It seems that every day there are numerous articles about Canada’s overheated housing market, and if there were to be a correction, Canada’s banks would not be immune. Luckily the banks are all relatively secure.
Below is a table that shows the Tier 1 Capital Ratio and Common Equity Tier 1 (CET1) ratio for each of the big five. The CET1 ratio uses the strictest definition of capital (only common equity), and thus will always be the lowest number for any bank. The Tier 1 ratio allows for other forms of capital, but still is generally stricter than the ratios used before the financial crisis.
|Bank||Tier 1 Ratio||Common Equity Tier 1 (CET1) Ratio|
|Royal Bank of Canada (TSX:RY)||11.7%||9.6%|
|Toronto Dominion Bank (TSX:TD)||11.0%||9.0%|
|Bank of Nova Scotia (TSX:BNS)||11.1%||9.1%|
|Bank of Montreal (TSX:BMO)||11.4%||9.9%|
|Canadian Imperial Bank of Commerce (TSX:CM)||11.4%||9.9%|
The more useful capital ratio from an investor’s point of view is the CET1 ratio. Other forms of capital would help keep a bank solvent in the event of another crisis, which makes the Tier 1 Capital ratio more useful to a regulator than a common equity holder. This makes Bank of Montreal the best-capitalized bank from an investor’s point of view. But all of the banks are in a very narrow range, which is good news for both regulators and investors.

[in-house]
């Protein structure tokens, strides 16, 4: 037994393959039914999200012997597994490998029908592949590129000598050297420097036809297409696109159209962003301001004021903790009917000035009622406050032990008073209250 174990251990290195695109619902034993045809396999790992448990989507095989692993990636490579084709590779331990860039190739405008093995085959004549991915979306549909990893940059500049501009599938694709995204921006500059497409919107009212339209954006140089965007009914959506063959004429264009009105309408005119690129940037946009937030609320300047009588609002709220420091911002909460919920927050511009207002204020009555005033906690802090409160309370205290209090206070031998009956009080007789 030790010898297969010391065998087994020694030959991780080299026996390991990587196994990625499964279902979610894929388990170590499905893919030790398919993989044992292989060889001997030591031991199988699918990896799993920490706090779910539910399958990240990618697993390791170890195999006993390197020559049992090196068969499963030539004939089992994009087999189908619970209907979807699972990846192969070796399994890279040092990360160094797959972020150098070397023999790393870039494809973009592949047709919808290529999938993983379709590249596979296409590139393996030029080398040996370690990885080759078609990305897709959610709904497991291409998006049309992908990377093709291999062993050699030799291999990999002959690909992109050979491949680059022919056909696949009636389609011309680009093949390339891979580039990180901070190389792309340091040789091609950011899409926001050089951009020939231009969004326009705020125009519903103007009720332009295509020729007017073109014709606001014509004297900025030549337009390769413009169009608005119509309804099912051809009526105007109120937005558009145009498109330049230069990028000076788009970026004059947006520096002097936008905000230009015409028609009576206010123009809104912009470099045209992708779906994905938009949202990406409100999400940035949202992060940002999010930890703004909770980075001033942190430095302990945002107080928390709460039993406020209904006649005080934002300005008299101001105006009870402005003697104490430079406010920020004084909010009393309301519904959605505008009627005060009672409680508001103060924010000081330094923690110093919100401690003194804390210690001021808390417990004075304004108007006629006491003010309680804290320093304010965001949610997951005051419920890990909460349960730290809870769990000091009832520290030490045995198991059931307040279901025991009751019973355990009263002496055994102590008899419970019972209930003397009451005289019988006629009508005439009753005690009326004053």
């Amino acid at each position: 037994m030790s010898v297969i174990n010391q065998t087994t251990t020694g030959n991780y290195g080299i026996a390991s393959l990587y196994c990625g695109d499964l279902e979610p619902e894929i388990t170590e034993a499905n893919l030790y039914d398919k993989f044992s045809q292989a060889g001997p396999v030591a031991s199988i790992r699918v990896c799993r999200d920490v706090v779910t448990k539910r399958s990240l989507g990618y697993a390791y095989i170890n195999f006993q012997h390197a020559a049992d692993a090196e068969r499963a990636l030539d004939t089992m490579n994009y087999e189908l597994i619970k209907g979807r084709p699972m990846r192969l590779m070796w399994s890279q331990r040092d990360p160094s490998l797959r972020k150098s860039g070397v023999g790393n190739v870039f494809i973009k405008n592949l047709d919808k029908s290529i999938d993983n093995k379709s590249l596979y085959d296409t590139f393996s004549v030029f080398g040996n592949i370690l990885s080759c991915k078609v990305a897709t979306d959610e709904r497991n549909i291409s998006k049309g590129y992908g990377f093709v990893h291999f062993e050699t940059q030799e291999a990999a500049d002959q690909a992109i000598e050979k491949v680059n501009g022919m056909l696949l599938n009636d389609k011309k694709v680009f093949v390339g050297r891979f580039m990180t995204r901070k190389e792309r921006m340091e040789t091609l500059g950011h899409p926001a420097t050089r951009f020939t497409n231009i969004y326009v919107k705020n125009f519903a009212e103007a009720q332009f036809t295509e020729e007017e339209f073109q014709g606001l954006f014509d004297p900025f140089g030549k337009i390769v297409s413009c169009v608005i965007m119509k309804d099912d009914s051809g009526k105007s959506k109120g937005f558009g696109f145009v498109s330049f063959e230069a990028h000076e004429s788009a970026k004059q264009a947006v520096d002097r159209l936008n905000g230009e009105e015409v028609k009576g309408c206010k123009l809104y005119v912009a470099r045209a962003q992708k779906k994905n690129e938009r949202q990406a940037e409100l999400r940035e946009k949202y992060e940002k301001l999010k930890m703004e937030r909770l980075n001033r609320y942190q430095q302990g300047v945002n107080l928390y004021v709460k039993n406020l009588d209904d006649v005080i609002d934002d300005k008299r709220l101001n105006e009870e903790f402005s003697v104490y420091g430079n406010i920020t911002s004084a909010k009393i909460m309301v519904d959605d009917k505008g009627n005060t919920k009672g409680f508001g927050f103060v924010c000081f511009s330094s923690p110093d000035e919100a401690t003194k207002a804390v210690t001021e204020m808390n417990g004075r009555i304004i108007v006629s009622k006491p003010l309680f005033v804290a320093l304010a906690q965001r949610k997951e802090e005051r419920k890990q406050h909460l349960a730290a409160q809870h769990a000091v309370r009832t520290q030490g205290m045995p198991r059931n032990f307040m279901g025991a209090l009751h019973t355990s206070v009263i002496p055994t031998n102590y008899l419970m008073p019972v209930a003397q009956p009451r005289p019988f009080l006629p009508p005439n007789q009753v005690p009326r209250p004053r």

By practically any standard, all of the big five are very well-capitalized. The minimum Tier 1 and CET1 ratios will only be 9.5% and 8.0% respectively for the Canadian banks. And those minimums won’t go into effect until 2019. Until then, the banks have plenty of time to build up their capital while paying ever-increasing dividends.
The big five look especially secure when compared to smaller banks in Canada. For example, the CET1 ratio for National Bank (TSX:NA) is 8.7%. It is no coincidence that National has a price-to-earnings ratio below 10, making it cheaper than all the big five on that measure. Laurentian Bank’s (TSX:LB) CET1 ratio of 7.6% is especially worrying since the bank is not as profitable as its larger peers.
Foolish bottom line
This has all become especially relevant as more people compare Canada’s housing market to the one south of the border before it crashed. But with such strong capital ratios, Canada’s banks should avoid such a comparison for the time being.
This article represents the opinion of the writer, who may disagree with the “official” recommendation position of a Motley Fool premium service or advisor. We’re Motley! Questioning an investing thesis — even one of our own — helps us all think critically about investing and make decisions that help us become smarter, happier, and richer, so we sometimes publish articles that may not be in line with recommendations, rankings or other content.
Fool contributor Benjamin Sinclair holds no positions in any of the stocks mentioned in this article.